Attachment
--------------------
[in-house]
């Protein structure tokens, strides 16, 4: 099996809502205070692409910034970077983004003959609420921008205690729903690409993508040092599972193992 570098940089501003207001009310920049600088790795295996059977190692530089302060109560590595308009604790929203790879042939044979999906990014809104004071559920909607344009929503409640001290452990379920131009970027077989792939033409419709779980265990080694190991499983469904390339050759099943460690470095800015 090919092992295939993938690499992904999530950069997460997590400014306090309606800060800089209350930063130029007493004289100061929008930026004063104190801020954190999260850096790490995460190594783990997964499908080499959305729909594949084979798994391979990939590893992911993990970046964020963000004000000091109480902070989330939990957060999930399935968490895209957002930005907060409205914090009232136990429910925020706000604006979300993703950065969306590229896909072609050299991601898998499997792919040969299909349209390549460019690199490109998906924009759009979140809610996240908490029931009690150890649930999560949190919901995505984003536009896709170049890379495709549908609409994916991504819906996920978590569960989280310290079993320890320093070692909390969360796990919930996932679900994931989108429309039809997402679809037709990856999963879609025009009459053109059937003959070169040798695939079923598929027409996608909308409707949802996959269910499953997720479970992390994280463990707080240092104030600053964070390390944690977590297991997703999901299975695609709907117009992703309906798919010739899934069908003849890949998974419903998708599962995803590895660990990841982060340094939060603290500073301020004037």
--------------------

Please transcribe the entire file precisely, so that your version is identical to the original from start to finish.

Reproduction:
[in-house]
């Protein structure tokens, strides 16, 4: 099996809502205070692409910034970077983004003959609420921008205690729903690409993508040092599972193992 570098940089501003207001009310920049600088790795295996059977190692530089302060109560590595308009604790929203790879042939044979999906990014809104004071559920909607344009929503409640001290452990379920131009970027077989792939033409419709779980265990080694190991499983469904390339050759099943460690470095800015 090919092992295939993938690499992904999530950069997460997590400014306090309606800060800089209350930063130029007493004289100061929008930026004063104190801020954190999260850096790490995460190594783990997964499908080499959305729909594949084979798994391979990939590893992911993990970046964020963000004000000091109480902070989330939990957060999930399935968490895209957002930005907060409205914090009232136990429910925020706000604006979300993703950065969306590229896909072609050299991601898998499997792919040969299909349209390549460019690199490109998906924009759009979140809610996240908490029931009690150890649930999560949190919901995505984003536009896709170049890379495709549908609409994916991504819906996920978590569960989280310290079993320890320093070692909390969360796990919930996932679900994931989108429309039809997402679809037709990856999963879609025009009459053109059937003959070169040798695939079923598929027409996608909308409707949802996959269910499953997720479970992390994280463990707080240092104030600053964070390390944690977590297991997703999901299975695609709907117009992703309906798919010739899934069908003849890949998974419903998708599962995803590895660990990841982060340094939060603290500073301020004037």